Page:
Measures introduced to prevent the spread of COVID-19 have brought widespread disruption to normal crew change operations, with many seafarers prevented from disembarking or joining their vessels.
GAC Malaysia’s Pradeep Kumar & Chew Yeow present their guide to the current status of crew changes in the country including: where they may be conducted; what restrictions are in place; what requirements must be met; and how many changes GAC Malaysia has handled to date.
What challenges and restrictions do shipowners/operators face when arranging crew changes in Malaysia, and how have your local contacts helped to ease the situation?
Crew change operations were almost at a halt for almost three months in March, April and May 2020. The Government permitted crew changes only for Malaysian nationals during May and from 26 June, foreign nationals crew changes are permitted with strict norms to be followed.
Even though the foreign national crew changes are permitted since 26 June, the alignment between various authorities such as Immigration, Marine Department and Port authorities are not in place, creating confusion about the procedures. As agents, we are taking proactive steps and fine-tuning the procedures with every department in order to provide our principals with reliable, up-to-date advice.
Although Malaysia has a Standard Operating Procedure (SOP) for crew changes, it involves the three main authorities – the Port Health, Marine Department and Immigration Departments – and satisfying the requirements of all three to enable crew to be sign-off/-on can take time.
How many crew change operations have you successfully executed since COVID-19 lockdowns started?
Two Malaysian nationals and two foreign nationals (all marine crew) signed-off.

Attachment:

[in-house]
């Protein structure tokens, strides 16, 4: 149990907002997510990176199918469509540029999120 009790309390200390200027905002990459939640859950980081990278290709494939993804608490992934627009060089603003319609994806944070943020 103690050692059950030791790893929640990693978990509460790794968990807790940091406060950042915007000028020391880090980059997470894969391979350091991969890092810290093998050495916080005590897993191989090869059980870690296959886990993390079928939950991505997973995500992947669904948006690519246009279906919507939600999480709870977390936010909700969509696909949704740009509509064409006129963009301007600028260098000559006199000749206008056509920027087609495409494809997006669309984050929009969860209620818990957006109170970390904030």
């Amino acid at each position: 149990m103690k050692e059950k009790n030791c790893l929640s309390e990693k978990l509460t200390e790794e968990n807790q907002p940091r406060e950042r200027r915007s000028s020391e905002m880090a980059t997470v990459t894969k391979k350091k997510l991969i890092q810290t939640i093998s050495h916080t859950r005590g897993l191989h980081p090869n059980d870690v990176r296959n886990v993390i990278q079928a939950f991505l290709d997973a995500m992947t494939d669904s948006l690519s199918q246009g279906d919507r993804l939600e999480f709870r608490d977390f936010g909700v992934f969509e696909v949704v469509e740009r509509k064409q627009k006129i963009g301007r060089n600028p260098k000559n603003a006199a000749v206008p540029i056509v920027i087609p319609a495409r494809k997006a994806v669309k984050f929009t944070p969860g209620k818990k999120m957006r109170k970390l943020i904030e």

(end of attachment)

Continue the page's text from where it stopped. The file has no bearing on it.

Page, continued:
16 technical crew signed off at Kemaman.
6 technical crew signed off at Pasir Gudang.
Are there any specific crew change examples you wish to highlight?
We handled the sign-off formalities of two Indian Nationals on 3 July, the first foreign national crew change for any agents in Penang since the enforcement of COVID-19 protocols. The COVID-19 test result is a mandatory requirement for sign-off and the vessel’s port stay was only one day, whilst SWAB test results are usually available after 2-3 days. We arranged for the test to be carried out at the first port (Pasir Gudang, 40 hours’ voyage from Pasir Gudang to Penang) and the results were submitted when the vessel arrived in Penang. Even after submitting the test result, Port Health authorities did not immediately allow the crew to go to their hotel, until we obtained confirmation from the hotel guaranteeing the signing-off crew would remain in quarantine and would not be permitted to roam outside their rooms. Finally, Port Health authorities agreed with the quarantine condition and no domestic flight travel in Malaysia and arrangements were made for the crew’s transportation direct from Penang to Kuala Lumpur International Airport and their repatriation to India via Doha in Qatar.
As per the Malaysian Immigration regulations, all Asian nationals must normally fly direct to their destination country without any transit to other countries. However, we convinced the Immigration authorities to accept the Doha transit in light of the limited number of international flight options available.
There is great uncertainty around the COVID-19 pandemic; how long it will last, and what its impact will be. How are you managing this from a crew change and lay-ups perspective? What are your expectations for the coming months?
Since Malaysia is in a better position compared to other countries and so far has managed the pandemic well. Most businesses and activities are slowly returning to normal. We expect crew change activities to become possible at Malaysian ports in coming months and government is under discussion with various Green Zone countries to establish a travel bubble. Some of the Malaysian ports like Johor, Linggi and Penang ports are very keen on acting as lay-up venues offering warm lay-up services to clients. The ports of Penang and Linggi can also accommodate cruise vessels for lay-up.
We hope that the coming months will see Malaysia will[EM1] loosen the lockdown further. Currently, the country is on RMCO (Recovery Movement Control Order) until 31 August, 2020. More sectors are set to open up soon. Meanwhile, GAC Malaysia is promoting lay-up services and working closely with all the port authorities. We also expect the restrictions on crew changes will be eased from the current situation in the coming months.
Is there anything else you wish to add?
We expect Malaysia will be back to a near to normal situation in one month, by early-to-mid August, barring any unforeseen circumstances.